Independent MPP makes history, wins in long-time PC riding of Haldimand-Norfolk

·4 min read
Bobbi Ann Brady is the MPP elect for Haldimand-Norfolk. She ran as an independent candidate and got support from the former longtime PC MPP Toby Barrett. (Submitted by Bobbi Ann Brady - image credit)
Bobbi Ann Brady is the MPP elect for Haldimand-Norfolk. She ran as an independent candidate and got support from the former longtime PC MPP Toby Barrett. (Submitted by Bobbi Ann Brady - image credit)

An independent candidate who had never run for a seat at Queen's Park before won big on Thursday night, ending the Progressive Conservatives decades-long hold of the rural, southern Ontario riding Haldimand-Norfolk.

Bobbi Ann Brady emerged from election night as the first woman to be elected as an independent MPP without a past win with a political party. She is also the only independent candidate elected as an MPP in the 2022 election.

"I don't think we really knew we were going to make history, but we have," she told CBC Hamilton, adding it took bravery from voters to bet on her instead of the established party.

Her win came as the PCs and their leader Doug Ford won another provincial election, claiming 83 seats.

The Haldimand-Norfolk riding was previously held by longtime PC MPP Toby Barrett. Instead of running for an eighth term, Barrett suggested Brady, his former executive assistant, take his place.

Submitted by Ken Hewitt
Submitted by Ken Hewitt

Instead, Premier Doug Ford opted for longtime Haldimand County mayor Ken Hewitt, setting the stage for a battle between Brady, who had the support of the longtime outgoing MPP, and Hewitt, who had the party's branding behind him.

Many considered Brady the underdog because, as an independent candidate, she couldn't spend money on campaigns until the writ was issued — but not Hewitt.

"Having the current constituency office and the current association and the current MPP all belonging to the [Progressive] Conservative party backing and working for the independent, it would suggest otherwise," Hewitt said in a phone interview on Sunday.

MZO was big election issue, Brady says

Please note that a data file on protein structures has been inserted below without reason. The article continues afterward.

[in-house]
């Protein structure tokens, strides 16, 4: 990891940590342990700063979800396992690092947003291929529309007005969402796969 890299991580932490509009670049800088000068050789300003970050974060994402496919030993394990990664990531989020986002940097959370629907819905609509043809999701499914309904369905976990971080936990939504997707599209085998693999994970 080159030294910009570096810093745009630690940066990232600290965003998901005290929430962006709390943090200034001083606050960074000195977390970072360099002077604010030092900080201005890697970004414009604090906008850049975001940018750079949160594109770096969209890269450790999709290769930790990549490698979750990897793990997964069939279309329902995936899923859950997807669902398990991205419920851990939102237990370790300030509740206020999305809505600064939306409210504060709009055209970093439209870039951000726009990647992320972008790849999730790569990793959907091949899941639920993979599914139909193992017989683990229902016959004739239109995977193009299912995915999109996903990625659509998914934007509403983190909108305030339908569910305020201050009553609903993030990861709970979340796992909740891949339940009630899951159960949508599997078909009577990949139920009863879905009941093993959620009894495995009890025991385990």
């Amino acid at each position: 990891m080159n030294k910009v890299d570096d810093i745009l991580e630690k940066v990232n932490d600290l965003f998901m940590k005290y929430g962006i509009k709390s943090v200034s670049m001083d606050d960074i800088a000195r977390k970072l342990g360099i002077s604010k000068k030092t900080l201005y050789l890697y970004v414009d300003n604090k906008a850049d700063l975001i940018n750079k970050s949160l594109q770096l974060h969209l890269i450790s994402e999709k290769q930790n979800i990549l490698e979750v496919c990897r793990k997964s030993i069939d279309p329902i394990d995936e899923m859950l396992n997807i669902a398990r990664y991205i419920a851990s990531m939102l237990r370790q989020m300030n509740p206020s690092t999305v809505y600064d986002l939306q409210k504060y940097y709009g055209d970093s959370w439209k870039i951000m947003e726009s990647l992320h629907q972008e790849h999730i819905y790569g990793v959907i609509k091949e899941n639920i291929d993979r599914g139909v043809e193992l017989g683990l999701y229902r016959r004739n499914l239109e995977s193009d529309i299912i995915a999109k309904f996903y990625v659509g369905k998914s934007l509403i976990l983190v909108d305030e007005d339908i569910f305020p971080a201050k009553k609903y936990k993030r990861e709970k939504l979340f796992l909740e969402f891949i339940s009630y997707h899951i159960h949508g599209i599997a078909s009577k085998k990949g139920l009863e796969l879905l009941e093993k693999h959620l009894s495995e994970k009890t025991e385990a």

Brady said she thinks Ford didn't want her to be the PC candidate because of a controversial Minister's Zoning Order or MZO.

MZOs allow the province to immediately authorize development and bypass local planning rules to expedite what it wants built. Municipal councils request MZOs on non-provincially owned land.

Although they can be subject to a judicial review, MZOs can't be appealed or rescinded, unless the province does so.

In this case, there's a proposal to build 15,000 homes and bring in 40,000 residents into the Nanticoke industrial lands.

Hewitt supports it but Brady and Barrett don't.

Hewitt said he was picked not because of the MZO, but because of his track record as mayor.

He said the MZO issue is exaggerated and said he thinks the issue isn't relevant to the provincial election.

Brady, meanwhile, said she heard from all sorts of voters while door-knocking who were opposed to the project and said she'll oppose it every step of the way.

Brady credits win to team and 'old fashioned' campaign 

Brady said she spent election night watching her son play hockey before putting on some makeup at 8:30 p.m. while her family watched polling numbers roll in.

"Everyone had me on pins and needles," she said.

"It's very surreal after 27 days of just giving everything you have and going 'I hope it was enough' on that 28th day."

With all 62 polls reporting, Brady beat Hewitt by 2,070 votes, a margin of four and a half per cent.

Almost half of the riding's 93,511 registered voters cast a ballot.

Brady credits her experienced team and an "old fashioned" campaign to her win.

"Not only did I have PC members who knew my work … we also had Liberals and NDP members who said, 'you know what? We're helping the small town girl,'" she said.

"They all went out into their community and they spoke to their friends, neighbours and family, made phone calls just like they would have many, many campaigns ago … we just did all the right things, talked to all the right people and put in the work."

Hewitt said the surprise call from Ford was a blessing but also a curse.

"My campaigns as mayor, you run for about four or five months and this is four or five weeks," Hewitt said.

He said it "physically wasn't possible" to get in front of enough voters and also said he felt he didn't gain enough support from Norfolk County to win.

With a longer campaign, Hewitt thinks he could've won. Now, he's thinking about whether he'll run for mayor again in the fall.

He also congratulated Brady on her win.

Among her plans as MPP, Brady said she wants to improve the quality and access to home care.

She also wants to establish an all-party agriculture and rural issues MPP committee for Ontario.

Brady said some have expressed concerns about her ability to be effective at Queen's Park as an independent, but she said she has allies from all parties and there is "no monopoly on a good idea."

"Democracy needs to be upheld and the way political parties do business has to go back to what we knew many years ago where the grassroots were respected," she said.

"One of the things I want to do is ensure political parties are going to respect the people they serve. You can't take their vote for granted and you certainly can't take their money for granted."

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